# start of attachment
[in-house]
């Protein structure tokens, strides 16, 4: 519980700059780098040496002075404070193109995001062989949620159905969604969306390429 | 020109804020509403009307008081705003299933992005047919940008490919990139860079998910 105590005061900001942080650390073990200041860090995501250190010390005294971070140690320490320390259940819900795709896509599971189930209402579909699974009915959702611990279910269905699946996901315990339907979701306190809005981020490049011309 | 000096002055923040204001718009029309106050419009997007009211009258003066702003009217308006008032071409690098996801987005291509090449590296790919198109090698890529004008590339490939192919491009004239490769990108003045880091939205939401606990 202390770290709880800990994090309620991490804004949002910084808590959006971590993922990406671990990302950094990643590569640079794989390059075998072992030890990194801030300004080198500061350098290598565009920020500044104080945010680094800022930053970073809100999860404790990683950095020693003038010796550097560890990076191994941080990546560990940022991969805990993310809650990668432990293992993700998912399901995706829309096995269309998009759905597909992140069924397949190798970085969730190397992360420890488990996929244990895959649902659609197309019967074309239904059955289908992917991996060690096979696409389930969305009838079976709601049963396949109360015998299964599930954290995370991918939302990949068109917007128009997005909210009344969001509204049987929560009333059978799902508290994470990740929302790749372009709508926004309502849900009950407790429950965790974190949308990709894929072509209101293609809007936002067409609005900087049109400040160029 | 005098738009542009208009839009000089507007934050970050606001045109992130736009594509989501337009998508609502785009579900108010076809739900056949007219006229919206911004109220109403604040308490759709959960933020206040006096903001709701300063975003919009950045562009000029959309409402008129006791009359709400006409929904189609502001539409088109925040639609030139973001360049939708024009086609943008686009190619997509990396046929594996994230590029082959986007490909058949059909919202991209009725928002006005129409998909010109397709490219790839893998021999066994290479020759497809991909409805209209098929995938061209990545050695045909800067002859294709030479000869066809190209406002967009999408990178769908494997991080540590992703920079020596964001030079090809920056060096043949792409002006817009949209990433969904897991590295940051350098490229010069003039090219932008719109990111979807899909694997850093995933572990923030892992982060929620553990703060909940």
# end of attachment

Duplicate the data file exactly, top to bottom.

[in-house]
């Protein structure tokens, strides 16, 4: 519980700059780098040496002075404070193109995001062989949620159905969604969306390429 | 020109804020509403009307008081705003299933992005047919940008490919990139860079998910 105590005061900001942080650390073990200041860090995501250190010390005294971070140690320490320390259940819900795709896509599971189930209402579909699974009915959702611990279910269905699946996901315990339907979701306190809005981020490049011309 | 000096002055923040204001718009029309106050419009997007009211009258003066702003009217308006008032071409690098996801987005291509090449590296790919198109090698890529004008590339490939192919491009004239490769990108003045880091939205939401606990 202390770290709880800990994090309620991490804004949002910084808590959006971590993922990406671990990302950094990643590569640079794989390059075998072992030890990194801030300004080198500061350098290598565009920020500044104080945010680094800022930053970073809100999860404790990683950095020693003038010796550097560890990076191994941080990546560990940022991969805990993310809650990668432990293992993700998912399901995706829309096995269309998009759905597909992140069924397949190798970085969730190397992360420890488990996929244990895959649902659609197309019967074309239904059955289908992917991996060690096979696409389930969305009838079976709601049963396949109360015998299964599930954290995370991918939302990949068109917007128009997005909210009344969001509204049987929560009333059978799902508290994470990740929302790749372009709508926004309502849900009950407790429950965790974190949308990709894929072509209101293609809007936002067409609005900087049109400040160029 | 005098738009542009208009839009000089507007934050970050606001045109992130736009594509989501337009998508609502785009579900108010076809739900056949007219006229919206911004109220109403604040308490759709959960933020206040006096903001709701300063975003919009950045562009000029959309409402008129006791009359709400006409929904189609502001539409088109925040639609030139973001360049939708024009086609943008686009190619997509990396046929594996994230590029082959986007490909058949059909919202991209009725928002006005129409998909010109397709490219790839893998021999066994290479020759497809991909409805209209098929995938061209990545050695045909800067002859294709030479000869066809190209406002967009999408990178769908494997991080540590992703920079020596964001030079090809920056060096043949792409002006817009949209990433969904897991590295940051350098490229010069003039090219932008719109990111979807899909694997850093995933572990923030892992982060929620553990703060909940």